Books of the Month – May 2017

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Books of the Month - April 2017

Books of the Month - May 2017


Well, if this month is any indication of the summer to come, it's going to be a busy one!

This month I only completed one book, which was a club pick entitled Get Well Soon: Histories Worst Plagues and the Heroes Who Fought Them. It was a change of pace to read a non-fiction selection and one that was listed as "humorous" to boot.  See my review below and be sure to click on the book to discover more fascinating bookish booty or you can access it via our The Book & Beyond section. Have you read Get Well Soon? What was your "favorite" plague? Leave a reply at the bottom of the post - we're eager to get your take on it!

I'm still working my way through War and Remembrance (The Herman Family Volume 2), which I'll be finishing soon and will review in a separate upcoming post.

Note: Some of the books I read are featured in our The Book & Beyond section.  That's where you'll find interesting things about and even beyond the book. I'd love to feature every book I read in The Book & Beyond section but truth be told, it will only happen for those books that really stir my curiosity.  🙂

Another Note:  My adorable owl calendar is by Debbie Mumm. I absolutely love it and decided early on that it would be the backdrop to each "Books of the Month" post for 2017. 

 

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Get Well Soon: History's Worst Plagues and the Heroes Who Fought Them

by Jennifer Wright
My rating: 3 of 5 stars

It took me a bit to get into this book but once I did, I liked it. It's one of those books that you find yourself pondering long after you've finished reading it. I was aware of many of the diseases discussed in the book but was surprised to discover that I had no idea how gruesome they really were. This is important stuff to know. It's easy to pass them off as though they could never happen again but that is simply a false sense of security. It's critical that we act responsibly in order educate and protect ourselves and our communities from the spreading of disease.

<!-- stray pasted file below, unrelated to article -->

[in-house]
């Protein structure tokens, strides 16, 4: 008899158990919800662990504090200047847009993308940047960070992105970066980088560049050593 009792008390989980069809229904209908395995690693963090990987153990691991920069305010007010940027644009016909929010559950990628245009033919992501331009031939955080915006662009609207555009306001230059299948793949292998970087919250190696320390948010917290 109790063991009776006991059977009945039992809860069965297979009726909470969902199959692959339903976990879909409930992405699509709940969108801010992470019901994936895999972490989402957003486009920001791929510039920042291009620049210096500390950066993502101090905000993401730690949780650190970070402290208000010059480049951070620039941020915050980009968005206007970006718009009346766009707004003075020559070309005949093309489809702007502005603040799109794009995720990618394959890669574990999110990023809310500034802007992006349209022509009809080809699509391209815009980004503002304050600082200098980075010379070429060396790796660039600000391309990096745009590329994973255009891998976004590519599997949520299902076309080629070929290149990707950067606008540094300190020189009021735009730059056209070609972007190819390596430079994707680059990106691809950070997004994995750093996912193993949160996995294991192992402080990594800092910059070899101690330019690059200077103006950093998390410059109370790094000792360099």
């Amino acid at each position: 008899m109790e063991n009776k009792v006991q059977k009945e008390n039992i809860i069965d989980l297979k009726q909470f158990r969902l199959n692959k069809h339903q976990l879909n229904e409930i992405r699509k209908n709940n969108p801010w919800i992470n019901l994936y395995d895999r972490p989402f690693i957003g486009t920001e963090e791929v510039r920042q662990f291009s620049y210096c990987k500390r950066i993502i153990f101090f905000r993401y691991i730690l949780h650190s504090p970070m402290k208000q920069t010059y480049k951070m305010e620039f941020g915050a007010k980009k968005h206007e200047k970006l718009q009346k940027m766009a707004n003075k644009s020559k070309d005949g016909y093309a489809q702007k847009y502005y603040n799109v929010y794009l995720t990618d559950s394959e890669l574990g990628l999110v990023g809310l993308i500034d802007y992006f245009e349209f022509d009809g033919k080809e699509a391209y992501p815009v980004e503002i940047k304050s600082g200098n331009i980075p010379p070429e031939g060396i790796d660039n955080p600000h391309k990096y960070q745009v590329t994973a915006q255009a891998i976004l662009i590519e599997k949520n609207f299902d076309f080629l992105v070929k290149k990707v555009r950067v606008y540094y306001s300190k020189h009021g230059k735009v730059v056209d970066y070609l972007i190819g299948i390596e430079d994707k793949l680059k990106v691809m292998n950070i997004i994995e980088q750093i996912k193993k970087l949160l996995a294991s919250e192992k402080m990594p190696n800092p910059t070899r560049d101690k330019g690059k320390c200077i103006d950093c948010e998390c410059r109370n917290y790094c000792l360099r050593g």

It was interesting that things that are common sense today, such as cleanliness, was the culprit of many of the epidemics in early history. (Really? You think it's a good idea to throw your sewage into your basement?) I also find it fascinating that when fear kicks in, people will grasp for anything to help, even nonsensical and usually quite disgusting practices in hopes to cure what ails them - this even happens in the world today.

I wasn't sure what to expect regarding the humor but soon discovered the sarcasm to be pretty entertaining at times. Her references to the X-men, Mumps Matilda, Meningitis Mathew, etc had me giggling. In the end, I learned a lot from this book and I agree with the author's overall message that sick people are not villains to be shunned and isolated. They are simply unwell. We need to be smart and more compassionate. We need to separate the disease from the diseased and "give a damn about our fellow man".

Kelly hosted our meeting and led and great discussion as well as serving a scrumptious meal. Click HERE to get the inside scoop!

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Hungry for more? Check out  The Book and Beyond and The Books We've Read. 

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Happy Reading!

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